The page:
When Essex-based Jewish businessman Adam Freeman saw that masks were going to be part of our lives for months to come, he hit on an idea: to modify the vending machines that normally dispense cold drinks and snacks and fill them with fashion-forward masks.
Mr Freeman, 42, who lives in Abridge with his wife and three children, launched the first Vendamask outside the Mace convenience store on Brook Parade in Chigwell on May 10. The machine uses contactless technology.
The venture comes on the back of his online retail business which sells masks in a variety of fabrics, from skulls-and-roses to leopard print.
The masks, which are 100 per cent cotton, are not for medical use and will set shoppers back from £5 to £8. They can, however, be customised to feature a favourite band or football team.
Mr Freeman says his machine has consistently been selling out its capacity of 180 masks and has to be regularly restocked. He has now had dozens of orders for the machine, including one “in a major Regent Street store”, and another outside Loughton’s Central Line station. In the past week, there have also been queries from schools, football clubs and even an air ambulance service.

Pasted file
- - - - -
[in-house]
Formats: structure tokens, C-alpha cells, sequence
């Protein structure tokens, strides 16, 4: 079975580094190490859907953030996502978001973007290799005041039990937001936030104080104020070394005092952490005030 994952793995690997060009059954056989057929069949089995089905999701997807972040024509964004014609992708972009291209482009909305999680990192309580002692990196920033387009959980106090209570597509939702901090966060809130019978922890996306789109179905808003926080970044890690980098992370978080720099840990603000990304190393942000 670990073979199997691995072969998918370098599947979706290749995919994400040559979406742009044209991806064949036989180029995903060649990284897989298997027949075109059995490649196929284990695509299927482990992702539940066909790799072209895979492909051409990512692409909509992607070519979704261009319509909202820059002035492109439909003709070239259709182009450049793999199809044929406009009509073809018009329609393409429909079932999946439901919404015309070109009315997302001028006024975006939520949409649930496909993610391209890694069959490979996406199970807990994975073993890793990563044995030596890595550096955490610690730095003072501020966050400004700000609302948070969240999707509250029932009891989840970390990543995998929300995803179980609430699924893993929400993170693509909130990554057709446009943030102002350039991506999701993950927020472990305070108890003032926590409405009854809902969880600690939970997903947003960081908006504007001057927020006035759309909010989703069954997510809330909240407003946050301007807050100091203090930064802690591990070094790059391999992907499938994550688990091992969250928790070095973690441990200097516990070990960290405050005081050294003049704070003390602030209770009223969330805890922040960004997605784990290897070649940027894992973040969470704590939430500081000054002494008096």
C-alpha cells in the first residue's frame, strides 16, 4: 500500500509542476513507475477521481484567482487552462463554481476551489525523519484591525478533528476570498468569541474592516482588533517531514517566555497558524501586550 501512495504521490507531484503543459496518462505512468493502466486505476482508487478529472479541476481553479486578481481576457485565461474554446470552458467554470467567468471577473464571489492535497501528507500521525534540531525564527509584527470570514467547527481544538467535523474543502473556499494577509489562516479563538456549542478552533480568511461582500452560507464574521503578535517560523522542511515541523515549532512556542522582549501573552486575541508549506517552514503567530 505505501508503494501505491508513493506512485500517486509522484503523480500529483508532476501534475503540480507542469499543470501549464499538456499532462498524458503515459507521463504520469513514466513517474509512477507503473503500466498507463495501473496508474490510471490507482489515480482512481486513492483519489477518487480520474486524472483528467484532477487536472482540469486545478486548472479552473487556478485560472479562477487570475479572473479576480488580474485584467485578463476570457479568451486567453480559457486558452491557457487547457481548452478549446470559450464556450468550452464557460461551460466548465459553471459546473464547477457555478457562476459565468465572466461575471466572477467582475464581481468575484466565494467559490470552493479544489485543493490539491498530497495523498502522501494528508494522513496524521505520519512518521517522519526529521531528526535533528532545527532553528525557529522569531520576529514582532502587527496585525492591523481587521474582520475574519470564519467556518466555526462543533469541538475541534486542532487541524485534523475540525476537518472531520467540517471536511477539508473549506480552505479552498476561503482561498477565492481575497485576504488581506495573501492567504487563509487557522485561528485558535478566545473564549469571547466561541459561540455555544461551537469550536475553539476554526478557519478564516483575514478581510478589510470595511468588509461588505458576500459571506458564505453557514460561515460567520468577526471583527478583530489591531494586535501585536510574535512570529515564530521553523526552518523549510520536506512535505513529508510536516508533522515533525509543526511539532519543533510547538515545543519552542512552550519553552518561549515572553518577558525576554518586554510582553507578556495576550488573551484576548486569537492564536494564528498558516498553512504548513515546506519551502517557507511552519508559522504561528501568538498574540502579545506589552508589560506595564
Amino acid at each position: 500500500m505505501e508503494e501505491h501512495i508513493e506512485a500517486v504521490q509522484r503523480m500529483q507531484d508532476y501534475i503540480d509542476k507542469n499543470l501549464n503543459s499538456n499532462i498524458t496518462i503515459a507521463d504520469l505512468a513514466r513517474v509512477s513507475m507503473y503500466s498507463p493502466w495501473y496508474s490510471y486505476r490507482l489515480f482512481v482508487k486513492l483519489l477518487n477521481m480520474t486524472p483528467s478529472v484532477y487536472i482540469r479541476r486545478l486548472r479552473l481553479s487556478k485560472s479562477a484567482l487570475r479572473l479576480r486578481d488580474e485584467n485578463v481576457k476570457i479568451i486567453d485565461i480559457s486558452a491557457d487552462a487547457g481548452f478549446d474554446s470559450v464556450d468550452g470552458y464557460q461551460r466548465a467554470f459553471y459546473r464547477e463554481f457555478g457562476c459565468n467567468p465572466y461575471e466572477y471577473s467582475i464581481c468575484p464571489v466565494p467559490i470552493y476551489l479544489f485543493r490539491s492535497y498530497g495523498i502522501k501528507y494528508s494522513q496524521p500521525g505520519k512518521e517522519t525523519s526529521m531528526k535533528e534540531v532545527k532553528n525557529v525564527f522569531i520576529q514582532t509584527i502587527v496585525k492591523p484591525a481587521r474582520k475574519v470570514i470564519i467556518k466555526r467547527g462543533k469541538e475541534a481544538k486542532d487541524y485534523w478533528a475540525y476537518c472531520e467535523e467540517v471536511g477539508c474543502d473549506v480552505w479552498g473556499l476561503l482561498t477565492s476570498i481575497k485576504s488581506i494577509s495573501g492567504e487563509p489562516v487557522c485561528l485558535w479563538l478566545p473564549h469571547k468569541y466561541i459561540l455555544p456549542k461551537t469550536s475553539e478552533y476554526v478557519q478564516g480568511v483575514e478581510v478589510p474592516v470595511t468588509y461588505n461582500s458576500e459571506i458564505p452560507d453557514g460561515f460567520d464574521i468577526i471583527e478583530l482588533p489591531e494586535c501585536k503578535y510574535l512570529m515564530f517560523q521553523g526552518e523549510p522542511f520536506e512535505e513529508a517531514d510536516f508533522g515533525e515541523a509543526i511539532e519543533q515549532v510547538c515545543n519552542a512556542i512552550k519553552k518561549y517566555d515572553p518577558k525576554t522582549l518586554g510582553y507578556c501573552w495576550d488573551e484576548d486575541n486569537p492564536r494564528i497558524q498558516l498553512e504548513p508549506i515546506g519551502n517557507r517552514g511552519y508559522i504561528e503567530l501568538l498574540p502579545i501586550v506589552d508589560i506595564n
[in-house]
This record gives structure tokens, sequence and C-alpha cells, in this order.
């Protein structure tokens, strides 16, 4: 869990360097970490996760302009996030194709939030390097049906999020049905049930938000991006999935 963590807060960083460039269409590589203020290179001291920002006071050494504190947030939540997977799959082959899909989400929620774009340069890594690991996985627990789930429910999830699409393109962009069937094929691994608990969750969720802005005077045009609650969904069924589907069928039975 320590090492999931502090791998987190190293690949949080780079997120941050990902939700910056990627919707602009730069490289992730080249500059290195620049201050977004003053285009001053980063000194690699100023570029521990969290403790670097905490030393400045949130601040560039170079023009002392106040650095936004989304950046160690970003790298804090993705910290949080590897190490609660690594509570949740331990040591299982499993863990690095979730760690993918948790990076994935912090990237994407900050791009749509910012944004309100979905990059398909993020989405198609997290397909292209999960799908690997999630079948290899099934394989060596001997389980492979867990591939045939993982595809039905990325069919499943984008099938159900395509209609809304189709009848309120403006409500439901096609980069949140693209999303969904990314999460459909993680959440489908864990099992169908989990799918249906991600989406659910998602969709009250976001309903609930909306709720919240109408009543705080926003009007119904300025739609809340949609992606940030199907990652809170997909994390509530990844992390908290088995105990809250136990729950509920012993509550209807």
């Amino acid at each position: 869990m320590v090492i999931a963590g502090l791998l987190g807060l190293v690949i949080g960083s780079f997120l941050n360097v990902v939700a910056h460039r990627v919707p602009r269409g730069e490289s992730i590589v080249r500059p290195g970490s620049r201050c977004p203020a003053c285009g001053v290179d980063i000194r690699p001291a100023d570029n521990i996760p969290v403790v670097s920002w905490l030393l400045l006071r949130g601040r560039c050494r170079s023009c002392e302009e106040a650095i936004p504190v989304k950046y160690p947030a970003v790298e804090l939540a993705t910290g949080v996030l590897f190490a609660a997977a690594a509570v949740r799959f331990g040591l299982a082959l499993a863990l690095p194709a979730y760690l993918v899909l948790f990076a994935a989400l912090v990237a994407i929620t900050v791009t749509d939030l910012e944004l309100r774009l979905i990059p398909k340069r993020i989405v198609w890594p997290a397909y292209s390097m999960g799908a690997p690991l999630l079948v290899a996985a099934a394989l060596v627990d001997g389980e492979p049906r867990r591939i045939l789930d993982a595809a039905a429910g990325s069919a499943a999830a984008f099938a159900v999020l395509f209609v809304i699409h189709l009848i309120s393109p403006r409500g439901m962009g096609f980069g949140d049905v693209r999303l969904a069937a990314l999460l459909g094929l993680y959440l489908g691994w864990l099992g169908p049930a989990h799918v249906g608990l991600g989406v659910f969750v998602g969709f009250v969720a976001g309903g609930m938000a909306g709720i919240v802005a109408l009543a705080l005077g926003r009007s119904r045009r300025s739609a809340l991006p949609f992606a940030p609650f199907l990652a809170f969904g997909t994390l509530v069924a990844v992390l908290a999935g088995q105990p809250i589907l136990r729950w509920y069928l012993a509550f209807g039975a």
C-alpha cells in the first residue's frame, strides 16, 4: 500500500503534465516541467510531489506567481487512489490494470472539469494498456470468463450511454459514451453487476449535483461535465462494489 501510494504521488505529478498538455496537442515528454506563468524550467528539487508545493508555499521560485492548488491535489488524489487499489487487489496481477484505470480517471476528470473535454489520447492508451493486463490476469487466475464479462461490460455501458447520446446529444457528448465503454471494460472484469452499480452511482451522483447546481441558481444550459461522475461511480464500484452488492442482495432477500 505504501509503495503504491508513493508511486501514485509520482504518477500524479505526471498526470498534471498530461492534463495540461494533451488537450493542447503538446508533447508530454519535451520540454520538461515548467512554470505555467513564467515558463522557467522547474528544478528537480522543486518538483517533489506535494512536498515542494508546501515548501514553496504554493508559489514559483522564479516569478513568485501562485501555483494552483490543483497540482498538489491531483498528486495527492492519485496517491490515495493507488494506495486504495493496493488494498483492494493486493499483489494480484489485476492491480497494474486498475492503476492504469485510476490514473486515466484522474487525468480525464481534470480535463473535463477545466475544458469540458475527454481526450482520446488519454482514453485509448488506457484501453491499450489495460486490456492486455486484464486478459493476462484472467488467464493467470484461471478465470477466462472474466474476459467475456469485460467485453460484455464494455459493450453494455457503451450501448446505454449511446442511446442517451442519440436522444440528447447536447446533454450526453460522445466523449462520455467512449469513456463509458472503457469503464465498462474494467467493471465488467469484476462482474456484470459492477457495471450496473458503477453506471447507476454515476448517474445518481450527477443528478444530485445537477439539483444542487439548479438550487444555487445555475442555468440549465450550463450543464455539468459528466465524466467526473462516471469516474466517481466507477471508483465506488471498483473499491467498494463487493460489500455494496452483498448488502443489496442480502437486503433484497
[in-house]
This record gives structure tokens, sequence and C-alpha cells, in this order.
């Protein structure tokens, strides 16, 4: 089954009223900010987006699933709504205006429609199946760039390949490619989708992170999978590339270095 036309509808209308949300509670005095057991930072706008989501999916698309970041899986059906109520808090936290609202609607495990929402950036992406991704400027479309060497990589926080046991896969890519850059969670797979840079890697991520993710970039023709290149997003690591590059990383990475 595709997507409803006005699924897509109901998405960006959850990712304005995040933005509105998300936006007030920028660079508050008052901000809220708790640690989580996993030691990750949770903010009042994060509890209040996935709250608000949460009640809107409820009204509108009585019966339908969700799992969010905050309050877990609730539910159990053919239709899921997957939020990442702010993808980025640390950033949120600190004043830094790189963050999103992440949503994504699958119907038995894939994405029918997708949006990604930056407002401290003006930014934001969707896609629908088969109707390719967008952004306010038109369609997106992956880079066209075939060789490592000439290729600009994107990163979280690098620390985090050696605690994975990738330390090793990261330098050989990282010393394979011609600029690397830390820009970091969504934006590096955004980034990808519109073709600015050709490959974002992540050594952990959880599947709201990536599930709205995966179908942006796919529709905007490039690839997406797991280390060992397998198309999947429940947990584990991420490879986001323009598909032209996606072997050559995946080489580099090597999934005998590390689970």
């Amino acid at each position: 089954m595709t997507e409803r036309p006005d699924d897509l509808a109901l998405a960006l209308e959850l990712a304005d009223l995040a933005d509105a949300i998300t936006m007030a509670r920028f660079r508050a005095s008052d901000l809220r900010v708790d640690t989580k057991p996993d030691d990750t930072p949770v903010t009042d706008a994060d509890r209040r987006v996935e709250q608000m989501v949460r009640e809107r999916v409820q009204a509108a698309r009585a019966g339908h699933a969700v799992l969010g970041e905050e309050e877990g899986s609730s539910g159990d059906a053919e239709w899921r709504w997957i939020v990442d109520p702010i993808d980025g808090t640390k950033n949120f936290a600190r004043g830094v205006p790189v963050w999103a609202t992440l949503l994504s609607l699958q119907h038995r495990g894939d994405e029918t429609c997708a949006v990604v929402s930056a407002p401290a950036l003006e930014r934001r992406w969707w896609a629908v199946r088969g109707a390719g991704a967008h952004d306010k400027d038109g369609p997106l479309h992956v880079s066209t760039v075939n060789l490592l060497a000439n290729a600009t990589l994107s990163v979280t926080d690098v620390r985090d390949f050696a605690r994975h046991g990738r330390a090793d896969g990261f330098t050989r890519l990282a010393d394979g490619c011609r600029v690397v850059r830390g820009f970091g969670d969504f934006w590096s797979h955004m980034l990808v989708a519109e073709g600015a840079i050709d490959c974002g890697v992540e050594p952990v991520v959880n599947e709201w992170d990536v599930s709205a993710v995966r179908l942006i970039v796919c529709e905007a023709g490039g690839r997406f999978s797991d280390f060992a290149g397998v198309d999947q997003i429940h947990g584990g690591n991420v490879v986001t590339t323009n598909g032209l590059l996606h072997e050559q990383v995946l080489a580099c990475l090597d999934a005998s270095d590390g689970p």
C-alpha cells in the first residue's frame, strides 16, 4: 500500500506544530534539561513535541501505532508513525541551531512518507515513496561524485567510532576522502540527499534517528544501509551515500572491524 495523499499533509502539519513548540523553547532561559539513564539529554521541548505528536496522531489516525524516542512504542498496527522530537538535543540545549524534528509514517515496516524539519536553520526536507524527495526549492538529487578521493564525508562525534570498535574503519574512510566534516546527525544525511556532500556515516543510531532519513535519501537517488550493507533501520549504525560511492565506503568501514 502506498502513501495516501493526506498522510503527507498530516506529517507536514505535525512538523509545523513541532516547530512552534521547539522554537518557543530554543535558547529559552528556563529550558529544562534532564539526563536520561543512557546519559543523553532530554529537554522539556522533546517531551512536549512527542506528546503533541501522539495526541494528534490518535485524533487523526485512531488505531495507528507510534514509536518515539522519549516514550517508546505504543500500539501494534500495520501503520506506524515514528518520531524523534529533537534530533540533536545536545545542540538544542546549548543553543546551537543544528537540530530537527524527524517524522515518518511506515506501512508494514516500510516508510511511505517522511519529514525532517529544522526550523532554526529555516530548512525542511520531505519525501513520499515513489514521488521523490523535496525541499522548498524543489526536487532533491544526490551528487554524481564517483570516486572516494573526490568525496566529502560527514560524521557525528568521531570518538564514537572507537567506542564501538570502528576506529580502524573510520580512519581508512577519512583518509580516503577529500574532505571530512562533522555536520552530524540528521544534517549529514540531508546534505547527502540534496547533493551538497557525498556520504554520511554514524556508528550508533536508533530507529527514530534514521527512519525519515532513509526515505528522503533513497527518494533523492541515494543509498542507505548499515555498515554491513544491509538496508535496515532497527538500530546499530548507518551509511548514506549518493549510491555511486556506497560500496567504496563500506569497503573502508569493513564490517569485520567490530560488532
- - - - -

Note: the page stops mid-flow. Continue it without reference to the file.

The idea came from Mr Freeman’s own nervousness about catching Covid-19. “I wouldn’t say I was Corona-phobic, but the masks on Amazon took two weeks to come,” he said. “I want mine to be accessible and to help people return to work. Surgical masks freak me out.”
Mr Freeman already gives five per cent of his finance company’s revenue to Lenderhand, his charity which buys meals for frontline NHS staff in hospitals such as the Royal London and Whipps Cross. He has pledged to donate 10 per cent of his profits.
Mr Freeman left Ilford County High School at 17, before spending two years working as a trainee bond broker. In 1999, he set up his first company, supplying mobile phone content. He now runs Mr Lender, a finance company in Debden, which employs 180 people.